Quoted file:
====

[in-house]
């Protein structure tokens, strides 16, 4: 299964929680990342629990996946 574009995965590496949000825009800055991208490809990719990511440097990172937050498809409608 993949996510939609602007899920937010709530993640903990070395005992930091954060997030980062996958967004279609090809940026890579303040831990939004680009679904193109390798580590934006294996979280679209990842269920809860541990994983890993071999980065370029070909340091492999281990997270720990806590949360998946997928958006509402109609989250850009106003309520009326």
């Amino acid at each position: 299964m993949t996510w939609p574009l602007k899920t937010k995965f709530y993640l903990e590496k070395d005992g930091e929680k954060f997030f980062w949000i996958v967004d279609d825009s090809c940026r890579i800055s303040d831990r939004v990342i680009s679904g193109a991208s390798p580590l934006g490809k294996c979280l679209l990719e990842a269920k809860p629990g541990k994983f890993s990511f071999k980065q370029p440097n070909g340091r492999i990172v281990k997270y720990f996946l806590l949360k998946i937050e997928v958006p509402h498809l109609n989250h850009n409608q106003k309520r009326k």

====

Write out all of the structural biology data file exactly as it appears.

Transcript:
[in-house]
């Protein structure tokens, strides 16, 4: 299964929680990342629990996946 574009995965590496949000825009800055991208490809990719990511440097990172937050498809409608 993949996510939609602007899920937010709530993640903990070395005992930091954060997030980062996958967004279609090809940026890579303040831990939004680009679904193109390798580590934006294996979280679209990842269920809860541990994983890993071999980065370029070909340091492999281990997270720990806590949360998946997928958006509402109609989250850009106003309520009326």
């Amino acid at each position: 299964m993949t996510w939609p574009l602007k899920t937010k995965f709530y993640l903990e590496k070395d005992g930091e929680k954060f997030f980062w949000i996958v967004d279609d825009s090809c940026r890579i800055s303040d831990r939004v990342i680009s679904g193109a991208s390798p580590l934006g490809k294996c979280l679209l990719e990842a269920k809860p629990g541990k994983f890993s990511f071999k980065q370029p440097n070909g340091r492999i990172v281990k997270y720990f996946l806590l949360k998946i937050e997928v958006p509402h498809l109609n989250h850009n409608q106003k309520r009326k």